Amazon Underground Makes Free-to-Play Games Free

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On Wednesday, Amazon decided that it was going to totally scrap their Free App of the Day feature that has been one of the biggest draws to the Amazon Appstore since its launch back in March 2011. It’s a bummer to see it go, but Amazon has replaced the somewhat criticized feature with a brand new app that brings a lot more to the table: Amazon Underground.

Amazon Underground

Free-to-play (F2P) games washed ashore the mobile gaming scene like the biggest tsunami the world has ever seen, and has been dominating the industry ever since. F2P games are seemingly great for players because they don’t have to pay any money to download them. Instead, developers make money from the game through ad revenue or in-app purchases. This sounds great until you let your more cynical side of thinking take over and begin thinking about how game developers can easily design games around in-app purchases.

The Amazon Underground app is going to turn the F2P business model on its head, however. It’s a new app by Amazon that lets users play F2P games without having to worry about being constantly bombarded by ads urging users to spend real money for in-game currency. How does Amazon plan to do this? By paying for those transactions for the player.

”Actually Free”

In a letter to customers Amazon stated, “We’ve made this possible by working out a new business model with app and game developers: we’re paying them a certain amount on a per-minute played basis in exchange for them waving their normal in-app fees.”

This lets players experience the game without the developer constantly dangling a carrot on a stick in front of them the whole time. Most players usually don’t spend any money at all on in-game items, but every game has about one percent of their players who spend so much money that they can keep the game afloat alone. People like this are referred to as “whales” in the mobile gaming scene, and they can spend thousands of dollars a month on in-app currency alone.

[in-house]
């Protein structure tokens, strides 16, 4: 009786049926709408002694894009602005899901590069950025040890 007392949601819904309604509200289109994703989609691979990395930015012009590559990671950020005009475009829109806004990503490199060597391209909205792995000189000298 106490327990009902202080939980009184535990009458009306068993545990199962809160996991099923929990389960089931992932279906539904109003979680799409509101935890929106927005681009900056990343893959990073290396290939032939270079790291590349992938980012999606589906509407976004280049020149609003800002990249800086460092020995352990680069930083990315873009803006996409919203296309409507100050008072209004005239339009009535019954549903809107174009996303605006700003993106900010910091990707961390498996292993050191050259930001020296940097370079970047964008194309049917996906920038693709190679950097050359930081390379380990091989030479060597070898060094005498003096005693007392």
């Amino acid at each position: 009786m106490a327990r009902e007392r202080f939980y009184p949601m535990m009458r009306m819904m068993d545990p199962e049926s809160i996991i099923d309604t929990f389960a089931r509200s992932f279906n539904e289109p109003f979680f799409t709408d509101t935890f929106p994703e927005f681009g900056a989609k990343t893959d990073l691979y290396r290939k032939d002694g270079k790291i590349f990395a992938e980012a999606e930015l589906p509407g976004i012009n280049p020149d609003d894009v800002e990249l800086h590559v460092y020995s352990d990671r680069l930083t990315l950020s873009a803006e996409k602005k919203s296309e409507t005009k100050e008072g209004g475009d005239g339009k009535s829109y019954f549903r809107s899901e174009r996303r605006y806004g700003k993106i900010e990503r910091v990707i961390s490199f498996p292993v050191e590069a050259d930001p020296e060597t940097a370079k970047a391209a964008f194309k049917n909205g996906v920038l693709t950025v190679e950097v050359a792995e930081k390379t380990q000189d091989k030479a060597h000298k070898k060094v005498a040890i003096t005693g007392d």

Amazon is going to be paying developers $.002 per-minute of usage in the US. This doesn’t seem like much at all until you realize that an app that has one million players can easily make around $2,000 in just about a minute of gameplay. For newer games, this may provide a nice steady stream of revenue, but it’s unknown whether or not more popular games can benefit from a revenue model like this. Amazon has published a revenue calculator for developers interested in finding out whether Amazon Underground will be a lucrative solution for their app.

But Is It Any Good?

To kick things off, Amazon Underground has some pretty decent apps on-board. Games like Fruit Ninja, Angry Birds Slingshot Stella, Goat Simulator, and more are fan favorites that will easily perk up the attention of mobile gamers. The biggest problem Amazon faces is getting those players to migrate from Google’s Play Store over to their Amazon Underground and Appstore.

Players will need to download these apps directly from Amazon in order for the developers and players to reap any of the benefits of the app. Previously, the biggest complaint coming from Amazon Appstore users is that developers tend to not update apps on Amazon’s platform. Hopefully, this is an issue that Amazon will remedy with Amazon Underground.

Unfortunately for iOS users, due to Apple’s stance on installing third-party apps, Amazon Underground is on Android only for the time being.